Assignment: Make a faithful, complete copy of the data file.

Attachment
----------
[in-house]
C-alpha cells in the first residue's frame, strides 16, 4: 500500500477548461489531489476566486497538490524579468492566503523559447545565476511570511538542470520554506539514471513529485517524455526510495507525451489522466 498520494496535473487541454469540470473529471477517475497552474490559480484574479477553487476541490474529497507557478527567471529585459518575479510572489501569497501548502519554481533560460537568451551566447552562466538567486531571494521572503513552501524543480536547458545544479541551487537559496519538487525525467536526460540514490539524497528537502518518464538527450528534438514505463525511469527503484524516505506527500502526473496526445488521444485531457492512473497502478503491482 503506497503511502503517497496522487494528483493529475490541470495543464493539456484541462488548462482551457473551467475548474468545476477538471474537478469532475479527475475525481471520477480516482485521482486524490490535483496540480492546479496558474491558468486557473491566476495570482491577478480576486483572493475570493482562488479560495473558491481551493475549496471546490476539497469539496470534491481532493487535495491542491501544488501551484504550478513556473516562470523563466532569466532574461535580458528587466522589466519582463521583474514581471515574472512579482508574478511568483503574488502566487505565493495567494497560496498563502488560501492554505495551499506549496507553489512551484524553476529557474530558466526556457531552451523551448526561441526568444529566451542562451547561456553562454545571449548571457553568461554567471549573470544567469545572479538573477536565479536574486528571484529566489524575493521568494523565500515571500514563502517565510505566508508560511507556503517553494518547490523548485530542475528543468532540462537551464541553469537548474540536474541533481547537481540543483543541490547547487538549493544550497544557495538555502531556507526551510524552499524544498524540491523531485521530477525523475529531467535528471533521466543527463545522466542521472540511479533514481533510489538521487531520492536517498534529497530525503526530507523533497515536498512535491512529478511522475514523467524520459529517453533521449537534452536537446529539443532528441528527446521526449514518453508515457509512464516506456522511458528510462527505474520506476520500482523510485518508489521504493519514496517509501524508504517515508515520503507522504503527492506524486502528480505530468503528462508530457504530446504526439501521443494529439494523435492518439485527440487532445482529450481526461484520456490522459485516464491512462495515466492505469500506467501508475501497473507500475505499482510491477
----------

[in-house]
C-alpha cells in the first residue's frame, strides 16, 4: 500500500477548461489531489476566486497538490524579468492566503523559447545565476511570511538542470520554506539514471513529485517524455526510495507525451489522466 498520494496535473487541454469540470473529471477517475497552474490559480484574479477553487476541490474529497507557478527567471529585459518575479510572489501569497501548502519554481533560460537568451551566447552562466538567486531571494521572503513552501524543480536547458545544479541551487537559496519538487525525467536526460540514490539524497528537502518518464538527450528534438514505463525511469527503484524516505506527500502526473496526445488521444485531457492512473497502478503491482 503506497503511502503517497496522487494528483493529475490541470495543464493539456484541462488548462482551457473551467475548474468545476477538471474537478469532475479527475475525481471520477480516482485521482486524490490535483496540480492546479496558474491558468486557473491566476495570482491577478480576486483572493475570493482562488479560495473558491481551493475549496471546490476539497469539496470534491481532493487535495491542491501544488501551484504550478513556473516562470523563466532569466532574461535580458528587466522589466519582463521583474514581471515574472512579482508574478511568483503574488502566487505565493495567494497560496498563502488560501492554505495551499506549496507553489512551484524553476529557474530558466526556457531552451523551448526561441526568444529566451542562451547561456553562454545571449548571457553568461554567471549573470544567469545572479538573477536565479536574486528571484529566489524575493521568494523565500515571500514563502517565510505566508508560511507556503517553494518547490523548485530542475528543468532540462537551464541553469537548474540536474541533481547537481540543483543541490547547487538549493544550497544557495538555502531556507526551510524552499524544498524540491523531485521530477525523475529531467535528471533521466543527463545522466542521472540511479533514481533510489538521487531520492536517498534529497530525503526530507523533497515536498512535491512529478511522475514523467524520459529517453533521449537534452536537446529539443532528441528527446521526449514518453508515457509512464516506456522511458528510462527505474520506476520500482523510485518508489521504493519514496517509501524508504517515508515520503507522504503527492506524486502528480505530468503528462508530457504530446504526439501521443494529439494523435492518439485527440487532445482529450481526461484520456490522459485516464491512462495515466492505469500506467501508475501497473507500475505499482510491477